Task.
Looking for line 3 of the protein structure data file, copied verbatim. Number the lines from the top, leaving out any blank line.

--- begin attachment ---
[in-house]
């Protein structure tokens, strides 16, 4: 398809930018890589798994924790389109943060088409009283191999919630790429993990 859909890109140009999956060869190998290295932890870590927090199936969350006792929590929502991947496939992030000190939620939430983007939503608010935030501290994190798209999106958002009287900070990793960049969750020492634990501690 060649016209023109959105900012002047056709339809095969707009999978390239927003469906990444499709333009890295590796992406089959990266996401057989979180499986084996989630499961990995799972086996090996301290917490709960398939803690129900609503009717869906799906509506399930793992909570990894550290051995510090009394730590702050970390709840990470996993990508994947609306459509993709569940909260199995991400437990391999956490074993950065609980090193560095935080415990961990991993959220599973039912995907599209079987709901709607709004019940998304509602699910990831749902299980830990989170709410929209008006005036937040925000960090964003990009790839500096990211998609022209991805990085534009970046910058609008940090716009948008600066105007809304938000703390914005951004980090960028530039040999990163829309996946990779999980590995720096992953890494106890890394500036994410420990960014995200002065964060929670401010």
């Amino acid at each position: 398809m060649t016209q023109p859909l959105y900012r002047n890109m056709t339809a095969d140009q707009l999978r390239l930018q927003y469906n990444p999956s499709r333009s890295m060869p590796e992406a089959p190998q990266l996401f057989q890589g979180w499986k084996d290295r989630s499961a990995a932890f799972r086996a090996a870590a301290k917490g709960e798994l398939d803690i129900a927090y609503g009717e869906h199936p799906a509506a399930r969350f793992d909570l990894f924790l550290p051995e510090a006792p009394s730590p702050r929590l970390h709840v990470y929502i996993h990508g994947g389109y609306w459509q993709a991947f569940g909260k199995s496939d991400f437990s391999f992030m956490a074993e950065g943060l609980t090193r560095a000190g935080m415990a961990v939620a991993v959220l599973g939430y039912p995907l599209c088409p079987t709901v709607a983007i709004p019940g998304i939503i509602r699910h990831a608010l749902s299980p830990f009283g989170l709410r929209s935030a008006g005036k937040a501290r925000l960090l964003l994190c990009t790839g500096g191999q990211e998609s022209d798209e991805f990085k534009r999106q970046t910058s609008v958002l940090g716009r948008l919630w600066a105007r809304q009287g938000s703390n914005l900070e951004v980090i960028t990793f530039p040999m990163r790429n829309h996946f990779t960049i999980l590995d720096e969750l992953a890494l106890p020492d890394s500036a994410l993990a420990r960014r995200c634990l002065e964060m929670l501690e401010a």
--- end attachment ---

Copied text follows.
């Amino acid at each position: 398809m060649t016209q023109p859909l959105y900012r002047n890109m056709t339809a095969d140009q707009l999978r390239l930018q927003y469906n990444p999956s499709r333009s890295m060869p590796e992406a089959p190998q990266l996401f057989q890589g979180w499986k084996d290295r989630s499961a990995a932890f799972r086996a090996a870590a301290k917490g709960e798994l398939d803690i129900a927090y609503g009717e869906h199936p799906a509506a399930r969350f793992d909570l990894f924790l550290p051995e510090a006792p009394s730590p702050r929590l970390h709840v990470y929502i996993h990508g994947g389109y609306w459509q993709a991947f569940g909260k199995s496939d991400f437990s391999f992030m956490a074993e950065g943060l609980t090193r560095a000190g935080m415990a961990v939620a991993v959220l599973g939430y039912p995907l599209c088409p079987t709901v709607a983007i709004p019940g998304i939503i509602r699910h990831a608010l749902s299980p830990f009283g989170l709410r929209s935030a008006g005036k937040a501290r925000l960090l964003l994190c990009t790839g500096g191999q990211e998609s022209d798209e991805f990085k534009r999106q970046t910058s609008v958002l940090g716009r948008l919630w600066a105007r809304q009287g938000s703390n914005l900070e951004v980090i960028t990793f530039p040999m990163r790429n829309h996946f990779t960049i999980l590995d720096e969750l992953a890494l106890p020492d890394s500036a994410l993990a420990r960014r995200c634990l002065e964060m929670l501690e401010a």